Friday, June 10, 2011

The Picture of Dorian Grey

These are my favorite quotes from the book by Oscar Wilde:

"If it was to be always young, and the picture that was to grow old! For that, I would give everything! Yes, there was nothing in the whole world I would not give! I would give my soul for that!"

"There is no literary public in England for anything except newspapers, primers, encyclopedia. Of all people in the world, the English have the least sense of the beauty of literature."

"Nowadays people know the price of everything, and the value of nothing."

"Basil...puts everything that is charming in him into his work. The consequence is that he has nothing left for life is about his prejudices, his principles, and his common sense. The only artists that I have ever known, who are personally delightful, are bad artists. Good artists exist simply in what the make, and consequently are perfectly uninteresting in what they are. A great poet, a really great poet, is the most unpoetical of all creatures. But inferior poets are absolutely fascinating. The worse their rhymes are, the more picturesque they look. The mere fact of having published a book of second-rate sonnets makes a man quite irresistible. He lives the poetry that he cannot write. The others write the poetry that they dare not realize."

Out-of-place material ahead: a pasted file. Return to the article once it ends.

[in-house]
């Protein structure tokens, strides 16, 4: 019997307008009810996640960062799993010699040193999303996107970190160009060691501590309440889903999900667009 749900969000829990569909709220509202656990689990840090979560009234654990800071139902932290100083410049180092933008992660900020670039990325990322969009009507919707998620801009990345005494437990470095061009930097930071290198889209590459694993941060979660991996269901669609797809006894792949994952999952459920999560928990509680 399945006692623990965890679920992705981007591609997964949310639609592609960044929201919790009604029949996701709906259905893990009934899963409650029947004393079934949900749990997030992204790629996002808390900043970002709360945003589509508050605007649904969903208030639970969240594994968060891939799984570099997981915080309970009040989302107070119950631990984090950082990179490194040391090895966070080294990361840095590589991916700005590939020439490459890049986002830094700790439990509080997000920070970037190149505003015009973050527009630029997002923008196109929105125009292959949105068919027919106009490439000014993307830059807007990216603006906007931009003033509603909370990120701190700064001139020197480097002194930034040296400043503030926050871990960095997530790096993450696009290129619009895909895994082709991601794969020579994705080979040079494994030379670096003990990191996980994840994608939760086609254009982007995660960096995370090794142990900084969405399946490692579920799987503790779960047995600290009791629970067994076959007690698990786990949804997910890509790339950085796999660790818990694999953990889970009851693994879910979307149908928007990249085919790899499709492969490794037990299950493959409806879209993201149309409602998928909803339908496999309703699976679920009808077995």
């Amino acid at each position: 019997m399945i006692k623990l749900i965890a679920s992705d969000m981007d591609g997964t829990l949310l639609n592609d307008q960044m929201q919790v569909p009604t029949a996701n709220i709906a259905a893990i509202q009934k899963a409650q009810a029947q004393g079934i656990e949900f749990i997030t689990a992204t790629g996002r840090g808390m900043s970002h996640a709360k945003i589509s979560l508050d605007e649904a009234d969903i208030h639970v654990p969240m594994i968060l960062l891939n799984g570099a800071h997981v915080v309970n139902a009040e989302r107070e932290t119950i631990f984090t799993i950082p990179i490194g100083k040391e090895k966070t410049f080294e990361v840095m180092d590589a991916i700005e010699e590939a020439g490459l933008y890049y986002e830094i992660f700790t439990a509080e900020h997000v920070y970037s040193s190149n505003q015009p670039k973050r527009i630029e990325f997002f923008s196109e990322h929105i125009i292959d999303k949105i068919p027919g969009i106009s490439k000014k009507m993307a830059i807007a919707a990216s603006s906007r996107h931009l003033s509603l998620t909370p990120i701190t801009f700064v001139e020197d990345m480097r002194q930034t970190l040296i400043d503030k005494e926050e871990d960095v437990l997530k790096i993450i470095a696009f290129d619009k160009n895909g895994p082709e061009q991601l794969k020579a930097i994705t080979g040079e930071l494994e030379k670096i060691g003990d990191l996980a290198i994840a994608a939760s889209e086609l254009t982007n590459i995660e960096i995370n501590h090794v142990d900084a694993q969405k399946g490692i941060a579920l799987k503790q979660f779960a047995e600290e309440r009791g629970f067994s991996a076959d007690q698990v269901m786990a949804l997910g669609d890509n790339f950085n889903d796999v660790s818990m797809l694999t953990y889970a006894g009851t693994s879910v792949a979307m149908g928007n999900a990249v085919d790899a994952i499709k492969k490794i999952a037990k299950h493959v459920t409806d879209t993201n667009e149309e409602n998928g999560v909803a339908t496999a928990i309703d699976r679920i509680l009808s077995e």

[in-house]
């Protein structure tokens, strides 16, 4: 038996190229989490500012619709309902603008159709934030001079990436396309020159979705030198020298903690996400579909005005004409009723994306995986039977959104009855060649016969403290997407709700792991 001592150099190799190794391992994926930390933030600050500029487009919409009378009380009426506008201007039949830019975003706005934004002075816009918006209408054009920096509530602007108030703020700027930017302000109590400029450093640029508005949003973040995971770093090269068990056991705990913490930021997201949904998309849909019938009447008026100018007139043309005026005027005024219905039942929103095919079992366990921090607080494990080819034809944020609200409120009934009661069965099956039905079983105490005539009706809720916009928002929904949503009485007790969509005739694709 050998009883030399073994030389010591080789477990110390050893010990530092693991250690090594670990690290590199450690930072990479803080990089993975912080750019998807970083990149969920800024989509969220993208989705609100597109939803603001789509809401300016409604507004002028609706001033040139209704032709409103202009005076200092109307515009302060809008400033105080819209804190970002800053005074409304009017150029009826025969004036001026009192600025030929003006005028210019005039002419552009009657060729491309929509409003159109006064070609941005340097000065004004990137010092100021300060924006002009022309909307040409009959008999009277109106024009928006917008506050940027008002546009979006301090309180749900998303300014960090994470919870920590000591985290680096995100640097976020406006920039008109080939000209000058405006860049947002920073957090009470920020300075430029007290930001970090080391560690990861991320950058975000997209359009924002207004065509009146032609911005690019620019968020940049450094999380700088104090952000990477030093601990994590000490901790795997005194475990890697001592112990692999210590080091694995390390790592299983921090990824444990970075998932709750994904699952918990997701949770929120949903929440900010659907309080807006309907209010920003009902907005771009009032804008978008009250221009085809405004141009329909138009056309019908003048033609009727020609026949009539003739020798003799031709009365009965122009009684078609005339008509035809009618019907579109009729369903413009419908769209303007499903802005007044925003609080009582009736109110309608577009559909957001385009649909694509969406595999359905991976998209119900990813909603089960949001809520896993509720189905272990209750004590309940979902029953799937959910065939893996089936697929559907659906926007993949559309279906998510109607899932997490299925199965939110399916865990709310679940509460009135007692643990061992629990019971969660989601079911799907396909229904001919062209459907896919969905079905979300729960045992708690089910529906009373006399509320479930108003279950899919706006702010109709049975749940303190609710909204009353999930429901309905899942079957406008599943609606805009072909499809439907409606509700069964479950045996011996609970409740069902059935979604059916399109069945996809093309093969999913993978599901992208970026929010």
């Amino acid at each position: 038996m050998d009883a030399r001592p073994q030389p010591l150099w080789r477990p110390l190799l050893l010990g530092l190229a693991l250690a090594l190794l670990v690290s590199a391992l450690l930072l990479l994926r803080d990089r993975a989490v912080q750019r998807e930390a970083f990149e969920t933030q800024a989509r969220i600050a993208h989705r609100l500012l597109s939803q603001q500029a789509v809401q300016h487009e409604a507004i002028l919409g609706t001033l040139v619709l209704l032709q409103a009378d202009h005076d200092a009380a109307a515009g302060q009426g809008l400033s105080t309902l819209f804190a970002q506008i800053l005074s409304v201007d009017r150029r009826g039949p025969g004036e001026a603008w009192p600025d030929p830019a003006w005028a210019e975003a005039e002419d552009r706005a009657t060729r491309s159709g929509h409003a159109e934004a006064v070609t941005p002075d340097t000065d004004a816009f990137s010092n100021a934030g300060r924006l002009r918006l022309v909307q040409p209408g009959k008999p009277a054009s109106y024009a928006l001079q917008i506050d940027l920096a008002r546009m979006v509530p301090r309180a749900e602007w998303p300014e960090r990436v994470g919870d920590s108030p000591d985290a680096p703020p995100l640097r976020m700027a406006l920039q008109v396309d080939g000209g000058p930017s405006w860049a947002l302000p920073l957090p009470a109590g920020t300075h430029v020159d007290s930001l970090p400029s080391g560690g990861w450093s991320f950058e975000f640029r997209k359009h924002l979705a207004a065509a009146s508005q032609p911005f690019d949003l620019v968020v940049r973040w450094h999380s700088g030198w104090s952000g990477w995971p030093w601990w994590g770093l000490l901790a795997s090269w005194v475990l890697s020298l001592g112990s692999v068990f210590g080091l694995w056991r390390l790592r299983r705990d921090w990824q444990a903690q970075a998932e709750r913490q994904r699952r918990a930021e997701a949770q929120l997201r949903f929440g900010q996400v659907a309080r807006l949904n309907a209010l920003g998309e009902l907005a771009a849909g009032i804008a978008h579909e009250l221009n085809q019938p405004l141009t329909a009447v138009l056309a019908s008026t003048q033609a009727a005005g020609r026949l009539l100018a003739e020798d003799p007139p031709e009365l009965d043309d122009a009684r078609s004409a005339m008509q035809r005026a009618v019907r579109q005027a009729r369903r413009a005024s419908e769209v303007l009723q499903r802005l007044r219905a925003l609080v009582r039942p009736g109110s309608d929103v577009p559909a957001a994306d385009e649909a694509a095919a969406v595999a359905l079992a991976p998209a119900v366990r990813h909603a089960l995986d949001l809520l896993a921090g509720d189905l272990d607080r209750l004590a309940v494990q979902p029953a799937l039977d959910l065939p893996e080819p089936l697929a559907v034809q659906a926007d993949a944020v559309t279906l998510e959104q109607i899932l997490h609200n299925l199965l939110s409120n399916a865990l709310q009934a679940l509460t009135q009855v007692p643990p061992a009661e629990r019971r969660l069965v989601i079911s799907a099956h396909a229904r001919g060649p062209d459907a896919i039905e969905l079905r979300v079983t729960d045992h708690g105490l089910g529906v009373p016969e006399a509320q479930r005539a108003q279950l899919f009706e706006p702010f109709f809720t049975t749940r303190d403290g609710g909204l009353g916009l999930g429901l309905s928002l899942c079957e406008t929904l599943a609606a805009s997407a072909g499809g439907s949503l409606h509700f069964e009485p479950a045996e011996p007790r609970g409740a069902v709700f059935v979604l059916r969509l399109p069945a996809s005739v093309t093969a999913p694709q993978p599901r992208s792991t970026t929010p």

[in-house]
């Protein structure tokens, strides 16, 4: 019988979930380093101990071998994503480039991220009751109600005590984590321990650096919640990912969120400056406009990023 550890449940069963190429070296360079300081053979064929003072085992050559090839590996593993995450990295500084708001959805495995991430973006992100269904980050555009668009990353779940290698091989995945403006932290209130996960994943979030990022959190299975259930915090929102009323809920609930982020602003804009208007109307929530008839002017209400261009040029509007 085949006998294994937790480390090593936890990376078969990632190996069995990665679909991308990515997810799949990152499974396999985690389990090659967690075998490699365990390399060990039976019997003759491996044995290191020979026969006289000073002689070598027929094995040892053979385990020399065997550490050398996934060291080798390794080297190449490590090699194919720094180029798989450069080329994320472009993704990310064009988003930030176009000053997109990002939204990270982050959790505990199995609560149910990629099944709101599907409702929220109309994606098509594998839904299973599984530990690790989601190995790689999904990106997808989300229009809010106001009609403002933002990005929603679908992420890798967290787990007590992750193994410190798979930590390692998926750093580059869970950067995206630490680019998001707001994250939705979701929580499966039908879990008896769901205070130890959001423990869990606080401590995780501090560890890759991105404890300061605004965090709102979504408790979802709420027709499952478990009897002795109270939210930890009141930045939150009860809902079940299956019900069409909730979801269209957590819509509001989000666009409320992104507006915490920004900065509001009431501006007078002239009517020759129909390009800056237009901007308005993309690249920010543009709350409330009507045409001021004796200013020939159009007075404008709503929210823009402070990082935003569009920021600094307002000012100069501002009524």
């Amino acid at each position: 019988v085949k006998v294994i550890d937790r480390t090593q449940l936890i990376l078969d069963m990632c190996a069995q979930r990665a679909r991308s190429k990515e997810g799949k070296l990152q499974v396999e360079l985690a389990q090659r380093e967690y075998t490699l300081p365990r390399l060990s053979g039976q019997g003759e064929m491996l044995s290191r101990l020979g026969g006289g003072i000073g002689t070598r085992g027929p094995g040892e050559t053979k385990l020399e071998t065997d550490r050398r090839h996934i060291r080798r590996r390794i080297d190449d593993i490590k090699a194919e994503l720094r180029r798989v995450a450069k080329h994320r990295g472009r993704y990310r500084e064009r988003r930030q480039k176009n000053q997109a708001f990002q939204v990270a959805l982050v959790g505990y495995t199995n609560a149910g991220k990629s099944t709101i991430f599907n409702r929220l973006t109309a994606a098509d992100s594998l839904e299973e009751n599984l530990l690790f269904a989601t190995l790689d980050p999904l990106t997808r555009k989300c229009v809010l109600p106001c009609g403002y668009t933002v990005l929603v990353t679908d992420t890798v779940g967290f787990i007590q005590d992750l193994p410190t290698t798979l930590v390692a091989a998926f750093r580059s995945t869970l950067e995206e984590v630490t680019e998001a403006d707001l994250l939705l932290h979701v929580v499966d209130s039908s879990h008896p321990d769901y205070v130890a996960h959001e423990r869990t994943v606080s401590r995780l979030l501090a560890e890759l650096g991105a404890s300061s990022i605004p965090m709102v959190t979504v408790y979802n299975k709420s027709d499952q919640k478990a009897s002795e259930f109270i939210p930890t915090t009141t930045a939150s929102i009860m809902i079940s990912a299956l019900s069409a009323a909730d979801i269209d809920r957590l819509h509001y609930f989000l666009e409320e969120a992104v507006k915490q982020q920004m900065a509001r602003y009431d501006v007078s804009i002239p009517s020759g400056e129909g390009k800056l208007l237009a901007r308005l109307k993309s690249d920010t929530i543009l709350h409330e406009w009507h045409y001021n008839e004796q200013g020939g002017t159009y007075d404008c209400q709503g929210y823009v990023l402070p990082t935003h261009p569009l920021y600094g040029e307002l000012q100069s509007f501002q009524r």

"Women defend themselves by attacking, just as they attack by sudden and strange surrenders."

"Whenever a man does a thoroughly stupid thing, it is always from the nobelest motives."

"The reason we all like to think so well of others is that we are all afraid for ourselves. The basis of optimism is sheer terror. We think that we are generous because we credit our neighbor with the possession of those virtues that are likely to be a benefit to us. We praise the banker that we may overdraw our account...I have the greatest contempt for optimism."

"Yes, Dorian, you will always be fond of me. I represent to you all the sins you have never had the courage to commit."

"What the worm was to the corpse, his sins would be to the painted image on campus. They would mar its beauty, ad eat away its grace. They would defile it and make it shameful. And yet the thing would still live on. It would always be alive."

(Dorian): "I know how people chatter in England. The middle classes air their moral prejudices over their gross dinner tables, and whisper about what they call the profigacies of their betters in order to try and pretend that they are smart society, and on intimate terms with the people they slander. In this country it is enough for a man to have distinction and brains for every common tongue to wag against him. And what sort of lives do these people, who pose as being moral, lead themselves? My dear fellow, you forget that we are in the native land of the hypocrite."

"How fond women are of doing dangerous things!" laughed Lord Henry. "It is one of the qualities in them that I admire most. A woman will flirt with anybody in the world as long as other people are looking on."

"Art has no influence upon action. It annihilates the desire to act. It is superbly sterile. The books that the world calls immoral are books that show the world its own shame. That is all."

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